We are pleased to offer personalized service for the repair, restoration and conservation of old and damaged oil paintings and acrylic paintings. Bring your artwork in for a free appraisal of what can be done to reverse the effects of neglect and time. -Bruce Wood, MFA, oil painting conservation specialist.
A 19th century oil painting of sheep by Rosa Bonheur (French, 1822-1899) was heading for obscurity when rescued by a pair of collectors. Careful restoration saved it from further damage.
The video above describes the processes used to revive it.
From the owners:
"Amazing and exciting. Truly brought back from the dead...we love it and it hangs in a place of distinction where we’re sure to see it every day. We’re now on the hunt for you next project!"
Clean Oil Paintings (the Woodshed Gallery's art conservation department)
underwrites both Antiques Roadshow and Downton Abbey on RIPBS.
Conservator Bruce Wood, the Cardi Brothers (Cardi's Furniture) and an illustrious cast of
RIPBS Celebrities joined together to create their own version of the popular series. See the video here.
This 18th century portrait of Maximilian III, from the workshop of Georges Desmares had most of its paint! The face and details were carefully reconstructed, based on the remaining outlines and bits of pigment.
From the owners: "We are THRILLED with the work you've done on our painting! We literally gasped when we saw "our man". I had stared at that painting for countless hours and never realized his hair was long and cascading down his shoulder! We are very excited ... Thank you so much..."
Bruce Wood repairing an oil painting which had humidity damage caused by a flood. The painting shrank, causing extreme tension and tears in the canvas. In addition to repairing the tears, the painting was relined (adhered to a new piece of canvas).
This painting is approximately sixty years old, and was never varnished. Over the years, the oil of the paint had oxidized, and attracted a layer of grime. Cleaning included removing yellowed oils along with the dirt.
The owner of this painting preferred to keep it looking aged, so the canvas remained unvarnished.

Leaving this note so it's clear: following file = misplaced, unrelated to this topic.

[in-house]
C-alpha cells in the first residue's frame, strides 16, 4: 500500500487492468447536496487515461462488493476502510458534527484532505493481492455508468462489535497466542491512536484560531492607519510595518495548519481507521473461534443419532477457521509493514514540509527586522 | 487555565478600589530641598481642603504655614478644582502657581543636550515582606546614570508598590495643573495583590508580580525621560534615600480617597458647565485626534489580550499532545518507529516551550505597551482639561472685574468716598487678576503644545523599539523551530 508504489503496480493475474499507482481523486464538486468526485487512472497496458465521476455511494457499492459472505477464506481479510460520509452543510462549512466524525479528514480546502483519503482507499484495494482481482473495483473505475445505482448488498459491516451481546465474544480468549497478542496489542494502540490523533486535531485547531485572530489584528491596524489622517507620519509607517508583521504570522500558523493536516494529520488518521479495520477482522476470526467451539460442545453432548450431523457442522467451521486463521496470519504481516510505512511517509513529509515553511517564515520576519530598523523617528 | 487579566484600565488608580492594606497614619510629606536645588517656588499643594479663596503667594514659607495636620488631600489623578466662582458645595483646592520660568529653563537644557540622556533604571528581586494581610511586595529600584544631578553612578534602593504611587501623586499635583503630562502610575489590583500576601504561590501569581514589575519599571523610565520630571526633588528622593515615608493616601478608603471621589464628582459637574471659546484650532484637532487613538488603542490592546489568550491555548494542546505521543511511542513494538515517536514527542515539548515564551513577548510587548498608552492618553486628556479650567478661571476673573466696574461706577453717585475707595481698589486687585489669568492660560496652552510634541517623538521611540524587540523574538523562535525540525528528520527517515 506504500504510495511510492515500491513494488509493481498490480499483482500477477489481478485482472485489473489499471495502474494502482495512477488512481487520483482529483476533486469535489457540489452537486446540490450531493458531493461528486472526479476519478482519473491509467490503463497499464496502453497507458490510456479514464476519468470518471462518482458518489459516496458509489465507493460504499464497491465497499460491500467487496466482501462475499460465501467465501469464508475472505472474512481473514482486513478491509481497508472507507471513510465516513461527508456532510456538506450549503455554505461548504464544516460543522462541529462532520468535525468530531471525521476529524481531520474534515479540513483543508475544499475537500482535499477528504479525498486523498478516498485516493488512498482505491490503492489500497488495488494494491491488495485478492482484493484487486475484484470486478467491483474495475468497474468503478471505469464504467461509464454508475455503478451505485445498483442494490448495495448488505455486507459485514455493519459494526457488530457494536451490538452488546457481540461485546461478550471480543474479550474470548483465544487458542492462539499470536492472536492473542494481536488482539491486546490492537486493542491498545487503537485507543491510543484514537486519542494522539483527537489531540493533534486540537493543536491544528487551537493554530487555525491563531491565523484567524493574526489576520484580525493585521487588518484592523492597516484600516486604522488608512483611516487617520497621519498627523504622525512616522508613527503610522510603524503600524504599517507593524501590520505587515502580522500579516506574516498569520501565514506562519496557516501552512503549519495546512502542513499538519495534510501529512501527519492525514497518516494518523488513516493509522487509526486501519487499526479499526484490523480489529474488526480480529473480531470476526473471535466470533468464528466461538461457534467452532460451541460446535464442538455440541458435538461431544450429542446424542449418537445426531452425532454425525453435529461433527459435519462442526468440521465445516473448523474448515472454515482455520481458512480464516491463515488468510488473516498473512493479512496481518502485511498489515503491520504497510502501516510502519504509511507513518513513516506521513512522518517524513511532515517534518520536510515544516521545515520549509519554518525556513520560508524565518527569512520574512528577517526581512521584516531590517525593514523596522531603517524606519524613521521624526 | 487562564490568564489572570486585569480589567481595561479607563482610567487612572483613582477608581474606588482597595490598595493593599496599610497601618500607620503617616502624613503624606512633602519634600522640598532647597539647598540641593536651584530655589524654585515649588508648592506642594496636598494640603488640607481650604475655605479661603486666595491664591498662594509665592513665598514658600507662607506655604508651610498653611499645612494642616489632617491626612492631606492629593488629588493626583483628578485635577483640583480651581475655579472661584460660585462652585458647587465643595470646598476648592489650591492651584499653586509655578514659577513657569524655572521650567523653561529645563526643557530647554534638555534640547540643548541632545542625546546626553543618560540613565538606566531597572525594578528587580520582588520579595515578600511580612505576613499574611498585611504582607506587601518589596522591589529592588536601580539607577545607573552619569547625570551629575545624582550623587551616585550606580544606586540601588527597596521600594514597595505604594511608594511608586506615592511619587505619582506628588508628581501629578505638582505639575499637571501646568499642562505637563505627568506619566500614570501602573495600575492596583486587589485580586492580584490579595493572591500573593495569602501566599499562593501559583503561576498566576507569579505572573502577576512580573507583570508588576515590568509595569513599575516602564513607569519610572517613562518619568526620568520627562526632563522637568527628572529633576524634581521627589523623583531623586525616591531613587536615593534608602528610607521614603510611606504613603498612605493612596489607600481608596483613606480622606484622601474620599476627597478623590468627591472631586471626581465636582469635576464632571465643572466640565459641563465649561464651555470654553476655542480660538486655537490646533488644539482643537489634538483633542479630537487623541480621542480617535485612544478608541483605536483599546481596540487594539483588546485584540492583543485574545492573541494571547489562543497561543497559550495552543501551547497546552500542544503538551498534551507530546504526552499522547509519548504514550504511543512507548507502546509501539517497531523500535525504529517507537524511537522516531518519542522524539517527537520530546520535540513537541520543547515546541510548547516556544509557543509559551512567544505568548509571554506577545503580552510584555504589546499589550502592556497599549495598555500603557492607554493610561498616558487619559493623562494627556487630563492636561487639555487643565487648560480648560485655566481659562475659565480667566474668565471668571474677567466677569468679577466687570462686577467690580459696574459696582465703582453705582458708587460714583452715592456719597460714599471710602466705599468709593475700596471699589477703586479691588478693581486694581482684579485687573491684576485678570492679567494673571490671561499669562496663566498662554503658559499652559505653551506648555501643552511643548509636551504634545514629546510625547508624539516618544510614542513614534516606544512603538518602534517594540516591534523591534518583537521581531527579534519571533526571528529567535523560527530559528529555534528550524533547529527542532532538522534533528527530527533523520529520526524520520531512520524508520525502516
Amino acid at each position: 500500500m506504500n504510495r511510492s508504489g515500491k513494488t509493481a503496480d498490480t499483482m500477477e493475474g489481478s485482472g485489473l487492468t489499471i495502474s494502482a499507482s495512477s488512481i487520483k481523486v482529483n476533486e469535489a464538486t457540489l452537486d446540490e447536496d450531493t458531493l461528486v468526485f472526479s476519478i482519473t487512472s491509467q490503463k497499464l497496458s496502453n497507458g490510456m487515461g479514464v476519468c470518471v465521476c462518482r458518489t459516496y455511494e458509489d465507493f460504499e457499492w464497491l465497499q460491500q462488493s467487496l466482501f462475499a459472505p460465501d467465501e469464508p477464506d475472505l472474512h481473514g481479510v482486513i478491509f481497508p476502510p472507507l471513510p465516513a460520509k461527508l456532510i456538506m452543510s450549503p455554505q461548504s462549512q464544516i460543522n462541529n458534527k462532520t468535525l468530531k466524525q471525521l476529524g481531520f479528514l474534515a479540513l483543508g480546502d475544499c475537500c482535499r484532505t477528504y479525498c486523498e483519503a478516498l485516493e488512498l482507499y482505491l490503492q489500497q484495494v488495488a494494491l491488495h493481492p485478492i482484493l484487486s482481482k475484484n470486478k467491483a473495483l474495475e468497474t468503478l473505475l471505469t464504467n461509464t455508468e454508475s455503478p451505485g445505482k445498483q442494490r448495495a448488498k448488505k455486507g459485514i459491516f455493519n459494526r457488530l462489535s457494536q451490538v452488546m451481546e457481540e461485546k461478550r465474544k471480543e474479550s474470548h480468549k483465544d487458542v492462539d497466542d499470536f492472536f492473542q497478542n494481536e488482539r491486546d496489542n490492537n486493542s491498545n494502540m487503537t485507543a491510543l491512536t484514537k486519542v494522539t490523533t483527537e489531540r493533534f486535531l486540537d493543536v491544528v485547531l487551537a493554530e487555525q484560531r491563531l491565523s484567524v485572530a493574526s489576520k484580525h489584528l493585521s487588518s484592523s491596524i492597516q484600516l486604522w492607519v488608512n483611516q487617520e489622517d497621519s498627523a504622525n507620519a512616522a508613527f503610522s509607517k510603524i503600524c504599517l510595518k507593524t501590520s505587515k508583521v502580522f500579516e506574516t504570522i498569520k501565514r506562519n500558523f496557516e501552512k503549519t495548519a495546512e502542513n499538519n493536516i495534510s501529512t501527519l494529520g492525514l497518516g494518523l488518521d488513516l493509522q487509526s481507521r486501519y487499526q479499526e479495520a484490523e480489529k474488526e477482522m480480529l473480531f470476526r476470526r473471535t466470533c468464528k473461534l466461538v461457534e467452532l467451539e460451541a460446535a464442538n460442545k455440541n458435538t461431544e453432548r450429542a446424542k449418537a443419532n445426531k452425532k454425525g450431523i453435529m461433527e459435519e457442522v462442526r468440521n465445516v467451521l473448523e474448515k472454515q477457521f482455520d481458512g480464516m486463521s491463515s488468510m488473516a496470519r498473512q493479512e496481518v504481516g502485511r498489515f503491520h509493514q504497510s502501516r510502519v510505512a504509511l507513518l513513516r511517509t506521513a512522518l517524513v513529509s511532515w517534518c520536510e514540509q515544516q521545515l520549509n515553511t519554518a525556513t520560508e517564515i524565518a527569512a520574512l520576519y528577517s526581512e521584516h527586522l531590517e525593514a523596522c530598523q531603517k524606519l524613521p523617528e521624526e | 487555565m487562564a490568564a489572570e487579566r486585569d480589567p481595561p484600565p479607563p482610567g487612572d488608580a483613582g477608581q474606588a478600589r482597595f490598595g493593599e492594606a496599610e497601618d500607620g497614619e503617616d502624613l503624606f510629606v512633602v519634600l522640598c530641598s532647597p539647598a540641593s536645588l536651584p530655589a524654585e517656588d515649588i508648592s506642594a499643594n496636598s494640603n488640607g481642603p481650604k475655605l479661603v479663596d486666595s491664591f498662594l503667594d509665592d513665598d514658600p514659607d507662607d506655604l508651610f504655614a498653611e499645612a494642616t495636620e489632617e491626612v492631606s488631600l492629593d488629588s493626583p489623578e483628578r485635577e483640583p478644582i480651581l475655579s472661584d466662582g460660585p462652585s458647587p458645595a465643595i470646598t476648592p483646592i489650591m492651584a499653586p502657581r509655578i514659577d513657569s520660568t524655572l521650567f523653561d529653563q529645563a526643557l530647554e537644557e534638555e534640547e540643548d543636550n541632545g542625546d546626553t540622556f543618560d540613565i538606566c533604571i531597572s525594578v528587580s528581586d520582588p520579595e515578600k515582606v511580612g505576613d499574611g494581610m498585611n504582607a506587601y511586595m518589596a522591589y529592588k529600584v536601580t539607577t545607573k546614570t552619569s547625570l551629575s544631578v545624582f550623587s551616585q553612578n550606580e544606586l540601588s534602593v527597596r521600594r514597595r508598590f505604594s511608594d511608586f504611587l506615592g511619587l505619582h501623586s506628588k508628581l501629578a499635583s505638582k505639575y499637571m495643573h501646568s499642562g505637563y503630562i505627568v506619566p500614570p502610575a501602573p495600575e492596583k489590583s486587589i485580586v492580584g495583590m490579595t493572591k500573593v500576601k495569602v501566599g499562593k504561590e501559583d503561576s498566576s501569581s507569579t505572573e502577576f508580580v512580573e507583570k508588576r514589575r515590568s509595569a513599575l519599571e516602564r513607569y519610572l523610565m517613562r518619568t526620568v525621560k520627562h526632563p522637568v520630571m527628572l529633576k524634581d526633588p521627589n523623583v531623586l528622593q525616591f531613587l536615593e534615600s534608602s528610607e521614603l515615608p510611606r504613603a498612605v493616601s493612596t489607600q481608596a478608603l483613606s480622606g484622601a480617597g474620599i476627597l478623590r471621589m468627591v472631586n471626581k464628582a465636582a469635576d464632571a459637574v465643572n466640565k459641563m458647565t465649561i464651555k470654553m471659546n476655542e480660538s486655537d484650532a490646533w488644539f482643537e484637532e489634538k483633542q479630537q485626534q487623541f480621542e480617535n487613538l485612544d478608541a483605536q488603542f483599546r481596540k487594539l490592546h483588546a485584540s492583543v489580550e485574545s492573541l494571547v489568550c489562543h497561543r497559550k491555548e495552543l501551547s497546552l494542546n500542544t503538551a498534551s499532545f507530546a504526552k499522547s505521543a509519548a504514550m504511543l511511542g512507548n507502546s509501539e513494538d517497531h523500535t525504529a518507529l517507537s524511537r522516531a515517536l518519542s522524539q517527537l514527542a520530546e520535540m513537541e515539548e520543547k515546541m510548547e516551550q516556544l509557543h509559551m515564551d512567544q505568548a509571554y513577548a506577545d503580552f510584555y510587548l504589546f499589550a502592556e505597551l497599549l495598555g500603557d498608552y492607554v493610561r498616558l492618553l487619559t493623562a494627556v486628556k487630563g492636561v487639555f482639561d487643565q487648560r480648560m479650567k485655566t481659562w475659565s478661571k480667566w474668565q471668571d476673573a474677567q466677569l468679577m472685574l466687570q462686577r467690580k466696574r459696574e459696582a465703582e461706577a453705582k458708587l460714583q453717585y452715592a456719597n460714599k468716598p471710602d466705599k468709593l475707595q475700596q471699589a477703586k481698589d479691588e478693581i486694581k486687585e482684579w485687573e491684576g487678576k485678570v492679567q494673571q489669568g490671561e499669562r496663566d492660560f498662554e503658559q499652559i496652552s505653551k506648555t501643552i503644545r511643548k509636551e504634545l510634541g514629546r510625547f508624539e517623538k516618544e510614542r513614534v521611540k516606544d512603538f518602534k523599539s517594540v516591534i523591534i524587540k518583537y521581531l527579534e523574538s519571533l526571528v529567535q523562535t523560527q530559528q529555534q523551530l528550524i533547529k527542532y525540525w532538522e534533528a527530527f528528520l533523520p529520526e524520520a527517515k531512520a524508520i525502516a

The relined canvas was stretched onto new supports and reinstalled in the original frame.
Collector Lawrence Branagan with his early 19th Century portrait,
after cleaning and restoration.
A thank-you note from a collector of Arthur Diehl's paintings:
September 30, 2013
Dear Mr. Wood,
I wanted to thank
you for the beautiful work
restoring our Arthur Diehl
Paintings. Eventually, I will bring
the previously cleaned paintings
in for appraisal. (Two that
were cleaned & repaired at
RISD.) Your work was far
Thank you again...
This small (10 inches high) portrait of a lovely little girl was painted in Maine in the late 1890's. It had a heavy layer of grime and darkened varnish, but the worst damage was caused by an old attempt at cleaning which partially removed the paint on her face and the background above. Careful cleaning revealed the basic outlines of the hair, eyes and nose, which were used as a guide in re-creating the face.
The above detail of a painting by Edward Potthast shows how cleaning and new varnish can bring back contrast and colors in an old oil painting.
A 17th century French altar panel required delicate cleaning and in-painting.
The above portrait shows silent-film star Rudolph Valentino in the costume of
his last role. Valentino is believed to have sat for this portrait,
and it belonged to one of his co-stars for many years.
Unfortunately, a subsequent owner wasn't a Valentino fan,
and stored this bit of Hollywood history in a damp basement.